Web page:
To say that there are a lot of egos involved is certainly an understatement. Editors have skipped shows because they didn’t like their assigned seats, or walked out because they were seated behind someone who they felt was “below” them in magazine ranking. I’ve never been particularly obsessed with where I’m seated. Maybe that’s because I started attending the European shows pretty early in my career, when standing was often the best an online outlet was going to get. Now, I generally sit, and sometimes in a very good seat. Which is nice, but doesn’t make or break my desire to attend and cover the shows. You can still feel the energy from the fourth row. Or even the tenth.
But I have always been fascinated by the politics of seating, and the way some people get so riled up over their place in the scheme of things. Which is why last night’s Marc Jacobs show was such a moment. The maze-like formatting meant that everyone was sitting front row, which meant everyone’s ego was soothed. (And if it wasn’t, then they certainly need to A. get the heck out of fashion, or B. seek professional help.)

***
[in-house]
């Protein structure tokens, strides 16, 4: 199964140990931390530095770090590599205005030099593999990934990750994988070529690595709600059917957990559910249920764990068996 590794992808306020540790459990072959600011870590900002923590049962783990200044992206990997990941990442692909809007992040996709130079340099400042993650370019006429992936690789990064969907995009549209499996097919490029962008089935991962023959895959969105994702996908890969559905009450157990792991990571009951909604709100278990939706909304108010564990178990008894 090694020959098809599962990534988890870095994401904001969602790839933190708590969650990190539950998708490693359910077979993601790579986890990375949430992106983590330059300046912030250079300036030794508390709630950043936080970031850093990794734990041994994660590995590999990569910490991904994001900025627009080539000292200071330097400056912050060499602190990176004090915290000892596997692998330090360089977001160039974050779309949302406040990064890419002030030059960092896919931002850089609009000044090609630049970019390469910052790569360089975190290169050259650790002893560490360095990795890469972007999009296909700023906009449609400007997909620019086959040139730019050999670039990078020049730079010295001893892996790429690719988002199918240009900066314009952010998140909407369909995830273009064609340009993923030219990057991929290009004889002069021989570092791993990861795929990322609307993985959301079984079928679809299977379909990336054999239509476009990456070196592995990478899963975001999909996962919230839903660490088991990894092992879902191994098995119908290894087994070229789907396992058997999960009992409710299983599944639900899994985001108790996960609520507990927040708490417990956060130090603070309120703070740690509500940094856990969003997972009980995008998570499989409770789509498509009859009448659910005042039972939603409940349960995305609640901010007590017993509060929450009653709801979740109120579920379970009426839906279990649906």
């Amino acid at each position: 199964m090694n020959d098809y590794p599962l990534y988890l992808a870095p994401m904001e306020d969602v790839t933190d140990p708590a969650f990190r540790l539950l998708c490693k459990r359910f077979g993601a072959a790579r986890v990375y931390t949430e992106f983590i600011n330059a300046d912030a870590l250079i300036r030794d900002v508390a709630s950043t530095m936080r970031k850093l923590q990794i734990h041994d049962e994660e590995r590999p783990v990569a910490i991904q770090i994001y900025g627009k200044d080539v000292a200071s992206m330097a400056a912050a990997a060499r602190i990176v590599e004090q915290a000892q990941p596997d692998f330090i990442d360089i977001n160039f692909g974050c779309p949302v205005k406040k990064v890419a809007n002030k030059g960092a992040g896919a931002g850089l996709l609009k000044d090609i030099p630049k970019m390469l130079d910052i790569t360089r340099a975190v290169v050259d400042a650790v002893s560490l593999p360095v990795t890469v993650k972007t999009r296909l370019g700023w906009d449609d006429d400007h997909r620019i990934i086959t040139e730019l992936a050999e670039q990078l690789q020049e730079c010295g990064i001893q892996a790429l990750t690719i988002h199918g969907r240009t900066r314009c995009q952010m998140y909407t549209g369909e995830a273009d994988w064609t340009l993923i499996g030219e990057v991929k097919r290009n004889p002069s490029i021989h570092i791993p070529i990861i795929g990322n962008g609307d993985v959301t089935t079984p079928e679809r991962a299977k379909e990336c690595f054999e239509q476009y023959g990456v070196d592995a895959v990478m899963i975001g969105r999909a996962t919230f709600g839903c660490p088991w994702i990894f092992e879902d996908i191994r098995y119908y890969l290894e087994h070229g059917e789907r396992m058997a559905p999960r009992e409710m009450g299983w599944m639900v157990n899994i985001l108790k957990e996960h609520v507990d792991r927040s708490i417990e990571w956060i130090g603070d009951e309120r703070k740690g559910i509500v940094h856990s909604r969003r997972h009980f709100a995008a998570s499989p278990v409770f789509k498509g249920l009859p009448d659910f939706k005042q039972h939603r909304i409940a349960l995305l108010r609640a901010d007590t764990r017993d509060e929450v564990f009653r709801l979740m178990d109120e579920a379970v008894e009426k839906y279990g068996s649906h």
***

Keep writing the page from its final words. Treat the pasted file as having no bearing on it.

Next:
Jacobs has a lot riding on this collection: it was his first after departing Louis Vuitton, where he was artistic director for more than a decade. It was also his only: Marc by Marc Jacobs is now designed by Luella Bartley and Emma Hill, two Brits with just the kind of energy to refresh the contemporary label, which had gone flat over the past few years. Sure, that line is still under Jacobs’ watch, but last night was his one chance — this season, at least — to deliver his direct message. Giving front-row access to the whole lot meant that we got to see the clothes and accessories very much for what they really were. And for a designer who is planning an initial public offering over the next couple of years, it was a chance to make everyone in that room feel like they were inside Marc Jacobs’ world. The audience members — who were Instagramming up a storm — are his evangelizers.
By the way, when I first received my ticket, I definitely thought it said Row I, not Row 1. I would’ve still enjoyed it.